Since announcing the new cleanup agreement with Rayonier, the most common community concern we’ve heard has been the slow progress of cleanup at the Port Angeles Rayonier Mill site. The most pressing issue is the three years it will take Rayonier to plan for cleanup of the Study Area—a portion of the overall site. Many members of the community would like to see shovels in the ground before 2013, for a variety of reasons related to restoring and reusing the former mill property.
So, does Rayonier really need three years to plan for cleanup? Yes, Rayonier and Ecology need the time to plan for a protective and effective cleanup, and here’s why...
Getting cleanup doneAfter nearly two decades of piecemeal investigation and cleanup, Ecology is ready to start wrapping up the Study Area—both upland and marine. When the former mill property is eventually restored or redeveloped, we want to make sure no further cleanup ever has to be done on that portion of the site. This means thoroughly investigating the extent of contamination in soil, groundwater, and sediments, throughout the Study Area (figure on the left).
Protecting human health and the environmentCleaning up surface soils will probably protect humans from much of the potential contact with contaminants in the Study Area. However, we also have to be sure that the soil contamination is not seeping into groundwater, and ultimately into the harbor (figure on the right). This soil-to-groundwater pathway is one of the major unknowns Rayonier needs to address. We also need to clean up sediments because marine critters can be harmed by contaminants, and we humans eat those critters!
Doing it right the first timeOur schedule lists deliverables and review periods for each task in the Agreed Order, getting us to a three-year timeframe. Although it may seem like just process, each item is an important step towards getting those shovels in the ground. For example, going back and forth with Rayonier over sampling designs and double-checking lab data takes time, but it saves time in the end by making sure we get everything we need to finish the report.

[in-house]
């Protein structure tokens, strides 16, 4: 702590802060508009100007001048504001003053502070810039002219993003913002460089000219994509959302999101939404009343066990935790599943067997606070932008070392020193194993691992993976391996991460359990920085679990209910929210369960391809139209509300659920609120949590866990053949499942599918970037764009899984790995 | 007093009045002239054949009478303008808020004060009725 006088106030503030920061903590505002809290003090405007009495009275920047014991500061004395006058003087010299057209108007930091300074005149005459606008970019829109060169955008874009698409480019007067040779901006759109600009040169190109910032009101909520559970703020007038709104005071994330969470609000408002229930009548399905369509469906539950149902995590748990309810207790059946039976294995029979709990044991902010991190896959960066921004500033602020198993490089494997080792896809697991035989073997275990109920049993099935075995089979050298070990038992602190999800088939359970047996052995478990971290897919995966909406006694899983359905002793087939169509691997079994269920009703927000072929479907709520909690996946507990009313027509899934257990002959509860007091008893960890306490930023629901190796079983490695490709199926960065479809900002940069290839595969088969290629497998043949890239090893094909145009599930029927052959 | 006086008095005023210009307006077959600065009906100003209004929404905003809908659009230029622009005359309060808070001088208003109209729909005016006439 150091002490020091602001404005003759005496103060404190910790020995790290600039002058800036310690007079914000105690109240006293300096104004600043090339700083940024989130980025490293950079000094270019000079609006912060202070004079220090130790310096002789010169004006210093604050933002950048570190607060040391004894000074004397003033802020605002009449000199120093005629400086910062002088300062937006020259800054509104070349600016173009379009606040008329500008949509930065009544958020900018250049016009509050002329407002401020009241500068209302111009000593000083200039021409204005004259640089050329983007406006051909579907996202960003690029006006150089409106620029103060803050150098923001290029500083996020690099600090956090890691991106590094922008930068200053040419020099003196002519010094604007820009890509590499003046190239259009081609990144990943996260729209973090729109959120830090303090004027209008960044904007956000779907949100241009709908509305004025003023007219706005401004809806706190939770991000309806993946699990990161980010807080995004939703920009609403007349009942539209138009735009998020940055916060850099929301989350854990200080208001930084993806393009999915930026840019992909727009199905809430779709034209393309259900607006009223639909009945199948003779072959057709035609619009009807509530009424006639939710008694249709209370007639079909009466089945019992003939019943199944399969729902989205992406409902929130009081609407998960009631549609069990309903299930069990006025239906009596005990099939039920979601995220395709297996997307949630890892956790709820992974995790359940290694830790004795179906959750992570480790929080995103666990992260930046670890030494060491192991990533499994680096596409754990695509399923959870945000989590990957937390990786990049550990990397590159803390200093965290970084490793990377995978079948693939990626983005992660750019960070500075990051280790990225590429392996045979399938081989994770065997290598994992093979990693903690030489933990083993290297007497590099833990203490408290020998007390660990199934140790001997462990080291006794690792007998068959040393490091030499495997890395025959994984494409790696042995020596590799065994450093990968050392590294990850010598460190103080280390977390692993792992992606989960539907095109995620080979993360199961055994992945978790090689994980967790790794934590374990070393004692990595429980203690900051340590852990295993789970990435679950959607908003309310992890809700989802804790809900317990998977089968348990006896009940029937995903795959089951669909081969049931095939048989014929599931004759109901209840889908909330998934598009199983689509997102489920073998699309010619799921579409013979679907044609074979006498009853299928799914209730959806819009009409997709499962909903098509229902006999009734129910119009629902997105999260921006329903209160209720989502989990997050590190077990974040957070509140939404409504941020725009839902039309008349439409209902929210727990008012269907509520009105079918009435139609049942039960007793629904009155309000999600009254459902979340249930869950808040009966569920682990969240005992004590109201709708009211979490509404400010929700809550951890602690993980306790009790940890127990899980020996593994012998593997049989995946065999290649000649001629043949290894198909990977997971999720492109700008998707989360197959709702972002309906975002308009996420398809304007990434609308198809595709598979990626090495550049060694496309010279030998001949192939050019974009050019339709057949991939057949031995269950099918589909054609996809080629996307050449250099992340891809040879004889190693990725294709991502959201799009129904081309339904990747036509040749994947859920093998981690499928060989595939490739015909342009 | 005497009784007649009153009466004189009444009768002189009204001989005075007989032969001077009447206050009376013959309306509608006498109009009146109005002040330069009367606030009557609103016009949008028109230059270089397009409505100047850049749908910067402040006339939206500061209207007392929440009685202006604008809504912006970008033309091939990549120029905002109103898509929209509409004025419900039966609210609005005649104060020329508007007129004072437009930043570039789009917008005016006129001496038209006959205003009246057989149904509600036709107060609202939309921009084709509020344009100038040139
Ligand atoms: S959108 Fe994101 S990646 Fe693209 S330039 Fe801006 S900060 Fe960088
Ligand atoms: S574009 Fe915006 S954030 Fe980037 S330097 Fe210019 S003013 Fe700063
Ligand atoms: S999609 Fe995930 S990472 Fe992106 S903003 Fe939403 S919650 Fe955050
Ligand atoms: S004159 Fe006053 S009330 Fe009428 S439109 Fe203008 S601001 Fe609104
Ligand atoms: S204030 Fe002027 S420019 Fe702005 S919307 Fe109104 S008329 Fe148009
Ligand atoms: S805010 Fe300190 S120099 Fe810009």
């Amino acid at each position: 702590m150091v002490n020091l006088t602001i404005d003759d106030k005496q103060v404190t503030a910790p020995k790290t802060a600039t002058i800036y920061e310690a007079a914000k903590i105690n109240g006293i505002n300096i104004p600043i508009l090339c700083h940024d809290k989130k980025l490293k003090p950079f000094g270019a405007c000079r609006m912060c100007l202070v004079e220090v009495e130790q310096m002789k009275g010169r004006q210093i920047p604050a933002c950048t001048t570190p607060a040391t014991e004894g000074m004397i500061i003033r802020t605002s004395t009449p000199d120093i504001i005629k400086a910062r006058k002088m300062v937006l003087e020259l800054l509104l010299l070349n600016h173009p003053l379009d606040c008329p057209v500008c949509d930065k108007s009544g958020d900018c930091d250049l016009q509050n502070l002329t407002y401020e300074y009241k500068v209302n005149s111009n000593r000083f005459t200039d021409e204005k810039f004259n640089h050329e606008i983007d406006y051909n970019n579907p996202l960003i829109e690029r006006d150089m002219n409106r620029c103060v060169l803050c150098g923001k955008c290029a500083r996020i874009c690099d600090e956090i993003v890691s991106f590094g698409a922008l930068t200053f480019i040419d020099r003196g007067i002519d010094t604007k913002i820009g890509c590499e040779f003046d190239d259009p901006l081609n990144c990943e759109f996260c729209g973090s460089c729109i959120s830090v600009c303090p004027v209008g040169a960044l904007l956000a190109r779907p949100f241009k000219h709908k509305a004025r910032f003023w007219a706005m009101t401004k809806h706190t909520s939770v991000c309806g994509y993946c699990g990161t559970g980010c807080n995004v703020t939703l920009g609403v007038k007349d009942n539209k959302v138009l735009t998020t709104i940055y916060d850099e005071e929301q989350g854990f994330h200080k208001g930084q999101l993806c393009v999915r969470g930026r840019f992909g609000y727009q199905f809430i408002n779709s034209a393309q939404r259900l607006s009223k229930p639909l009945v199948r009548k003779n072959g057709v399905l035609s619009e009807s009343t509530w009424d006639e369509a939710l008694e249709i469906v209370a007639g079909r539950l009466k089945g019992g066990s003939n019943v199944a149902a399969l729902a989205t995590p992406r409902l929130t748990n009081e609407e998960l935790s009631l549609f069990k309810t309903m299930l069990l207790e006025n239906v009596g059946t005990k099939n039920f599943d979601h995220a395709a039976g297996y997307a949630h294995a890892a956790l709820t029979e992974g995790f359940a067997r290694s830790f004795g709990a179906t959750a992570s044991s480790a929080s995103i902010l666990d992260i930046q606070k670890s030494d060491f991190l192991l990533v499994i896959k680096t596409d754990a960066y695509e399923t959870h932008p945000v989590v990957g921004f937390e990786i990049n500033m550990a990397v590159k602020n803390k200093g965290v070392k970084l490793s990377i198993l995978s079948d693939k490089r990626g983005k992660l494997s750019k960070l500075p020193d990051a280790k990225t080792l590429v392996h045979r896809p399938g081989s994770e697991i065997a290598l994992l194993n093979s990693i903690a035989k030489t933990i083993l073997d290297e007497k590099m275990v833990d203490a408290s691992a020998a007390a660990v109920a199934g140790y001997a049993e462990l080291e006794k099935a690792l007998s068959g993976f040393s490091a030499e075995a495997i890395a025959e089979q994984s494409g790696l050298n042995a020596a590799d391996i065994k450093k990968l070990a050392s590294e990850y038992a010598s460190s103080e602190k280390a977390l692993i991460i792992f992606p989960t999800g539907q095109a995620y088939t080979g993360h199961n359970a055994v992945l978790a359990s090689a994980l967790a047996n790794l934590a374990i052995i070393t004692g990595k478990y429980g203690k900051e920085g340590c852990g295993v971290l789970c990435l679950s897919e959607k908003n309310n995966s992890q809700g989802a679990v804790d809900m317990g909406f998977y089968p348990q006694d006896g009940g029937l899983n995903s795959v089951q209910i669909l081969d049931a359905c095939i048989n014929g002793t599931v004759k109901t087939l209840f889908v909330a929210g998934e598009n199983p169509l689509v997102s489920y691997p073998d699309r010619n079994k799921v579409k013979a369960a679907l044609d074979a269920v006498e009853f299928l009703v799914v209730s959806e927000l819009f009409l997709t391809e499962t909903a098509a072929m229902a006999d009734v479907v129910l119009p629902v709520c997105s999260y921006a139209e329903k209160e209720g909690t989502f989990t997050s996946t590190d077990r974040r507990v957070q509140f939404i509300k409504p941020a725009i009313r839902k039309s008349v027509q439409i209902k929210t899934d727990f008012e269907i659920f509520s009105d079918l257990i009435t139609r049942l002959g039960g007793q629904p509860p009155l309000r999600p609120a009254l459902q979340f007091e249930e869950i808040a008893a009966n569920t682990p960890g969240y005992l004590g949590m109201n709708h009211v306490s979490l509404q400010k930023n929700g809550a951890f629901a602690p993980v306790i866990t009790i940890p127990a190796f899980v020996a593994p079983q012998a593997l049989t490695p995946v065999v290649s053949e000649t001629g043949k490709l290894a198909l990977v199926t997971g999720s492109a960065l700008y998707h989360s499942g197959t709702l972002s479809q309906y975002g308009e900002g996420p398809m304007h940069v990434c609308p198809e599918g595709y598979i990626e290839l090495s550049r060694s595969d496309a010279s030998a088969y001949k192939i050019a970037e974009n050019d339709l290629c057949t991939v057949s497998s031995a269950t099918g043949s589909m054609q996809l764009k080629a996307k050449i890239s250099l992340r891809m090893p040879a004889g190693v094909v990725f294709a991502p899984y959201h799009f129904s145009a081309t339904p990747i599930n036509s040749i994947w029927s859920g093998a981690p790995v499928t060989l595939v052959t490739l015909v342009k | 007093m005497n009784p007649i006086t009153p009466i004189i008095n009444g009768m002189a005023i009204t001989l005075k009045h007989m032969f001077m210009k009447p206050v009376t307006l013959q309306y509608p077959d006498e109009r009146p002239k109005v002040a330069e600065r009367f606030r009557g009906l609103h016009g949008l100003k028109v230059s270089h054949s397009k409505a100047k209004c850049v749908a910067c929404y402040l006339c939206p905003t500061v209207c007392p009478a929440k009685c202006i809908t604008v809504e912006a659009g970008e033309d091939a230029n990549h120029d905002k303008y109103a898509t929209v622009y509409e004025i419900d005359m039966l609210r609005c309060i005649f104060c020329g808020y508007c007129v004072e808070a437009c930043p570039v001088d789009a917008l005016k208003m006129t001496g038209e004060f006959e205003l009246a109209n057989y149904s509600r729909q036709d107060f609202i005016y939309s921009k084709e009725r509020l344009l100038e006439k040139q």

The only way we can stay on track with the overall cleanup is to make sure Rayonier does each step right the first time. The cleanup of Bayou Bonfouca in Slidell, Louisiana was brought up during the open house. Although the 54-acre site is very different from Rayonier, it illustrates the pitfalls of starting cleanup before fully understanding the contamination. The site was listed by EPA in 1983 and by 1987 EPA had a cleanup plan. However, the plans had to be redone three years later because they significantly underestimated the amount of toxic waste. (Most soil and sediments were cleaned up by 1995, but groundwater treatment continues to this day.)
Finally, this three-year timeline will allow other cleanup or restoration work to happen—the City’s Combined Sewer Overflow project or Ennis Creek restoration. It also leaves the door open for a future buyer to join the Agreed Order. If any redevelopment plans were ready to move forward in the next three or four years, Ecology would still be willing to evaluate if they were compatible with cleanup of the Study Area. No, complete redevelopment probably can’t start in the next three years, but when it does happen, we can be confident in the cleanup.